Collaboration, principles-based legislation, and accountability are crucial in regulating the cross-border and decentralised nature of the technology
Unless you have been living under a rock for the past five years, and perhaps even if you have, chances are you would have heard or read about ‘blockchain’ or ‘cryptocurrency’ or ‘Bitcoin’. If, like everybody else with access to the internet, you might also have come across terms such as ‘ethereum’ and ‘ICOs’. And if ‘Zcash’, IOTA, and Hashgraph ring a bell, then you probably already know much of what will be covered in this article (but please continue reading anyway).
But what if you are a financial regulator attempting to find your bearings in an environment resembling a 100-metre dash? To your left is Usain Bolt, and to your right is Tyson Gay, all going full pelt, arms pumping, out of sight even before you are getting up to speed?
“Previously, regulators were risk managers,” points out Lim May-Ann, Executive Director, Asia Cloud Computing Association. “Now, given fintech and all the new technology, there is a strange impetus that regulators need to address, and that’s moving from being a risk manager to a risk taker.
“Regulators need to go out and say, ‘Yes, let’s try out that new thing. I want to push financial institutions to try these new things. We need to figure out blockchain. We’ll end up dealing with the other things that come with it but we have to do this.’”
Noting that it creates an “existential crisis within the regulator’s mind trying to be both things”, Lim calls for more collaboration with the private sector. Regulators have to figure out ways to better monitor what began as a decentralised system, one which has become increasingly cross-border and seemingly impossible to legislate and regulate.
“The genesis of blockchain was in the aftermath of the Great Financial Crisis,” elaborates Chua Tju Liang, General Counsel at the Ehtereum Foundation. “The core technology has been around for a while, but the first real implementation of it was Bitcoin, and it was a response to the GFC. Regulators tried responding to the GFC in their way, which was to increase regulation.
“Technologists did it their own way, which is instead of: ‘How do we prevent a centralised party from abusing its power?’ It became: ‘How do we design a system that has no centralised party so that nobody can abuse its power?’”
Warranted G(overnment) to regulate
Chua and Lim were members of a panel addressing policy and regulatory approaches for Cloud, blockchain and fintech services at the recent 8th annual SKBI Conference: Charting a Roadmap toward a New Data Regime for the Digital Economy. Given the increasingly cross-border application of the technology, a basic question becomes impossible to answer: Who are you going to regulate?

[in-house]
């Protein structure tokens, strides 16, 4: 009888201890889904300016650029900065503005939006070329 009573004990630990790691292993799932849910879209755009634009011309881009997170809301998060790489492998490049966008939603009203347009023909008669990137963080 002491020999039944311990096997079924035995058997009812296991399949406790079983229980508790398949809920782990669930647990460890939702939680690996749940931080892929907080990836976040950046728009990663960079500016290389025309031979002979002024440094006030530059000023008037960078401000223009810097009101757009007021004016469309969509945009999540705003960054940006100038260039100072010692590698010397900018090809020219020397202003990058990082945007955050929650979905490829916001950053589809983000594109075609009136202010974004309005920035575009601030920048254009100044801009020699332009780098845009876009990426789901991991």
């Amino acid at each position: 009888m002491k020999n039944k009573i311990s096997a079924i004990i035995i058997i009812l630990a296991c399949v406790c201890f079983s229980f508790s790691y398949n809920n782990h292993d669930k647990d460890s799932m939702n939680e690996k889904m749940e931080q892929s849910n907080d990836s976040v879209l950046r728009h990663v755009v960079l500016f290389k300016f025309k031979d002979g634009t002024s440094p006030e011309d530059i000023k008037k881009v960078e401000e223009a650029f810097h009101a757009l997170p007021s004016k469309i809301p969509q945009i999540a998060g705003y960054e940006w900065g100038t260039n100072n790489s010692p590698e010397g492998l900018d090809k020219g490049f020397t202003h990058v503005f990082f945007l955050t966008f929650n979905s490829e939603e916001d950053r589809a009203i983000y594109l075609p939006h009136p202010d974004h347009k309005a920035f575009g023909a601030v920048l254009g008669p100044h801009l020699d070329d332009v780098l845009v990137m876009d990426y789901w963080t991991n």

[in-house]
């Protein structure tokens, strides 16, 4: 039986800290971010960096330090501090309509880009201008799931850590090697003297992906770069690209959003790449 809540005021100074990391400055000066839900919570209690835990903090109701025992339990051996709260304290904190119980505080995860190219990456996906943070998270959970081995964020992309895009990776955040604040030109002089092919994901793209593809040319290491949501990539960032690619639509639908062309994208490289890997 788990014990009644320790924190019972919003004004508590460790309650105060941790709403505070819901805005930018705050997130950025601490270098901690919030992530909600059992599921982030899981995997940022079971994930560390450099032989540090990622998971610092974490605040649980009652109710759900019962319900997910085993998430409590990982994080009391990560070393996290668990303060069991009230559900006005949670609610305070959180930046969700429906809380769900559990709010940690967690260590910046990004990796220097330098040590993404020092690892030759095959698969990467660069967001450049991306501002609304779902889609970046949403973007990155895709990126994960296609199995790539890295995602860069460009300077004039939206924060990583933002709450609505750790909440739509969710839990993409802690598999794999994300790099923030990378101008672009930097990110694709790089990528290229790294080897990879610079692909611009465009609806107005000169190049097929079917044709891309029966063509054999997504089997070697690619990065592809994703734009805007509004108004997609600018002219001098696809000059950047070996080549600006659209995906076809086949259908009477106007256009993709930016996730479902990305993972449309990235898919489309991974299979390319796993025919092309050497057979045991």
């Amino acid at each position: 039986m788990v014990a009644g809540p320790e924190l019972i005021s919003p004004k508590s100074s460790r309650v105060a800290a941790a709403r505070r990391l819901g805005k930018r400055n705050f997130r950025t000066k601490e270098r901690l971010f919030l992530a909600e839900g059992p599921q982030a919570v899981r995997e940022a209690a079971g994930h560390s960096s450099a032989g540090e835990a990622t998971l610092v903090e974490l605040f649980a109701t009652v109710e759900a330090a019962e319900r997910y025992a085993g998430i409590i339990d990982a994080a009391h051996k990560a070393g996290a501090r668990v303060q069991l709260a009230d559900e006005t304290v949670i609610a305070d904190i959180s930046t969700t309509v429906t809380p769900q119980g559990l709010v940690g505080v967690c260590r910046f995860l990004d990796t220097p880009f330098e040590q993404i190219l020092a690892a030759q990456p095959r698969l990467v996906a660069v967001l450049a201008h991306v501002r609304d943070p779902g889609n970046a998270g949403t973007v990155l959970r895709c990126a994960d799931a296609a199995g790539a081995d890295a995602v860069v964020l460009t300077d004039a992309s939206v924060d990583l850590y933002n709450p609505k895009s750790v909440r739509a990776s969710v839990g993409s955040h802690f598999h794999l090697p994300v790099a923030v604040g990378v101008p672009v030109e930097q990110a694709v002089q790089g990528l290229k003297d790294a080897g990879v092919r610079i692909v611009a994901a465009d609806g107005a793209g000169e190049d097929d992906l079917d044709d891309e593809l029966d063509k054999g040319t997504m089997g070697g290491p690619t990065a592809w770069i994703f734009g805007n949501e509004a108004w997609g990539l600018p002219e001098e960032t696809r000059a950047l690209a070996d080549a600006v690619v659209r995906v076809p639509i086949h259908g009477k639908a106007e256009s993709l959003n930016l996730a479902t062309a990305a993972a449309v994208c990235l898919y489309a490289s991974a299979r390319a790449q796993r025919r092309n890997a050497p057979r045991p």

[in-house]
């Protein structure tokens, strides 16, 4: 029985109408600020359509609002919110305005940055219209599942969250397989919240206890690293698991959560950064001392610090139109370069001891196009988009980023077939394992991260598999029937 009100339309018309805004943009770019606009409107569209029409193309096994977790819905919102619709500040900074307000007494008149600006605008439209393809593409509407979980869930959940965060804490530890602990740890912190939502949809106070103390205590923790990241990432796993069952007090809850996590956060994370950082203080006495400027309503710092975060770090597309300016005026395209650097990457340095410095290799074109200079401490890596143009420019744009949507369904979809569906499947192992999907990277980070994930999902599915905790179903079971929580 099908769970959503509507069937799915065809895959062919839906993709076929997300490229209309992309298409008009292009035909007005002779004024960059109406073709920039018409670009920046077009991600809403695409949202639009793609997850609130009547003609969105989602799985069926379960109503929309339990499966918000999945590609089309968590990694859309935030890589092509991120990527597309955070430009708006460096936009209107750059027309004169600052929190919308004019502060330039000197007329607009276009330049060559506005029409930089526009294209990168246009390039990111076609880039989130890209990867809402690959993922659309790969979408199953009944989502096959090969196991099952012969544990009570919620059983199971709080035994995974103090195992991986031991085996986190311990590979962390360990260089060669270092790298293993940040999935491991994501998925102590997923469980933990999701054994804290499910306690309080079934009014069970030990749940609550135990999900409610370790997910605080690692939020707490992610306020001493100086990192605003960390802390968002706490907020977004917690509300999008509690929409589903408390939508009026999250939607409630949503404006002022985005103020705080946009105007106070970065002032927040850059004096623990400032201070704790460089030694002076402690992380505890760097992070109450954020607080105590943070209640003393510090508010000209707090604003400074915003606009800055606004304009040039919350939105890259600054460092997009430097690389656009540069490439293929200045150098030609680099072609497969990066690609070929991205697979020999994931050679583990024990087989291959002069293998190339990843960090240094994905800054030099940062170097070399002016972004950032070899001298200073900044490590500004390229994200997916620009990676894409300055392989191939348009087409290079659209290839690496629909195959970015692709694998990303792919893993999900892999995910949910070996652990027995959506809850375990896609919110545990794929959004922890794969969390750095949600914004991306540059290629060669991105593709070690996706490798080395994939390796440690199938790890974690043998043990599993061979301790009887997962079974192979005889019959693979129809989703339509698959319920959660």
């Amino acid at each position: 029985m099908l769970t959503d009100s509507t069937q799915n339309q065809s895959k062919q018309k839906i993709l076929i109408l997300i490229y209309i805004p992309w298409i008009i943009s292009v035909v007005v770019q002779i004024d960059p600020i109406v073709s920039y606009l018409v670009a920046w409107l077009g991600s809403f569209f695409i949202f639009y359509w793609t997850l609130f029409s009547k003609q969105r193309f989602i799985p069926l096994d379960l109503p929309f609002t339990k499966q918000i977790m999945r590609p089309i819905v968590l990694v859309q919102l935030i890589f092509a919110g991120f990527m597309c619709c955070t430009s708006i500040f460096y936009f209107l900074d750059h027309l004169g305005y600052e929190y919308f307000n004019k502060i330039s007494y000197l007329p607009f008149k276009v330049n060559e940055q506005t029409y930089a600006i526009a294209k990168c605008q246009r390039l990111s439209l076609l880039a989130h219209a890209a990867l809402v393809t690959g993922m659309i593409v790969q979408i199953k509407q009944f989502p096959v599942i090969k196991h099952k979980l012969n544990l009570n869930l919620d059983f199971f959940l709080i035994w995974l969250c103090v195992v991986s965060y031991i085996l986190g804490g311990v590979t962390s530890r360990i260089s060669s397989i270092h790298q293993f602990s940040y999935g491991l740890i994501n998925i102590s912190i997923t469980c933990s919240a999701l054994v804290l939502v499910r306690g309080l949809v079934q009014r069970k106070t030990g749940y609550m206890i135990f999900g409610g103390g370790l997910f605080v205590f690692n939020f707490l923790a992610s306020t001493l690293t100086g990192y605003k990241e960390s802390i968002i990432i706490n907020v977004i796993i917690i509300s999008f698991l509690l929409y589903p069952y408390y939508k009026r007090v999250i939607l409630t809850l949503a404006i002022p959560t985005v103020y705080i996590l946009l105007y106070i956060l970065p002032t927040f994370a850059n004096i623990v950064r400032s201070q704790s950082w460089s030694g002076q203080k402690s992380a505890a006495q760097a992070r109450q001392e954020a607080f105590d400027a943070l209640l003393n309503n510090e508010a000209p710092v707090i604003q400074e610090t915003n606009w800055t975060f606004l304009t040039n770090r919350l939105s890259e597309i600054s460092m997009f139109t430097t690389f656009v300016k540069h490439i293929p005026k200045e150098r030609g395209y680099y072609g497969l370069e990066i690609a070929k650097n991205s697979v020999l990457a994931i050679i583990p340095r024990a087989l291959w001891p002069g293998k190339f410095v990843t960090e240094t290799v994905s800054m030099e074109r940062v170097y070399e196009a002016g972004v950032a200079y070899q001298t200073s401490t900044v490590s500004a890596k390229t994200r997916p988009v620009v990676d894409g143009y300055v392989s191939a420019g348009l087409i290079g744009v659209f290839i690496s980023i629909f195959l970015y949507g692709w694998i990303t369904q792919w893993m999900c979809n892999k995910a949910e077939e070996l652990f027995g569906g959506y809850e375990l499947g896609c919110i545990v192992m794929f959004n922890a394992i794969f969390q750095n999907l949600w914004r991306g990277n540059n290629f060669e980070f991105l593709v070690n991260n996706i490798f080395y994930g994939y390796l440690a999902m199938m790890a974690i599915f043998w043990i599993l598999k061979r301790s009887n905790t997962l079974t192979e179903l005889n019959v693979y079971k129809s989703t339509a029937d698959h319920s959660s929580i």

“There is not Bitcoin Inc. or Bitcoin Pte Ltd.,” Chua explains. “The countries in which Bitcoin or Ethereum operate is not a function of a centralised authority.”
“If you have nobody to regulate,” offers another panel member William Hallatt, Partner at international law firm Herbert Smith Freehills, “who will be blamed when it goes wrong? The regulator!
“When this becomes mainstream technology, it won’t be acceptable to say, ‘It’s nobody’s fault.’ Governments won’t accept that. The regulators are very worried that if they accept that there is no centralised party or governing law, they would be seen to have failed in their duty to protect the public.”
That sentiment has its roots in the 2008 GFC when regulators shouldered much of the blame despite being “asked by governments to relax regulations in the 2000’s to make the environment business-friendly, which they did”, Hallatt explains. With blockchain and Distributed Ledger Technology (DLT), legislation needs to be more agile.
“Legislation need to be more principles-based and have less prescriptive rules,” Hallatt expands. “The more prescriptive your rules are, the more they anticipate particular scenarios and types of technology, and the less flexible legislation becomes.”
He adds: “Different countries will have different levels of agility in terms of how their legislatures can respond and make new laws to anticipate the sort of issues we are dealing with. Universally, those legislatures won’t be able move anywhere near the needed speed. By the time they pass a new law in anticipation of a new technology, it may already and is often already out of date.”
“Legislative timetables can no longer be 20-year cycles before we refresh them in view of technology changes,” implores Lim. “It has to be cyclical. It needs to be iterative. Looking forward, the agile model for policymaking needs to be iterative, has to be multi-stakeholder.”
Hallatt concludes with advice for fintech and other financial institutions: “The final piece of the puzzle is accountability. If you want to be given more leeway to run your businesses the way you want to run them, you need to accept greater accountability for what you’re doing.”
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Last updated on 29 Jun 2018 .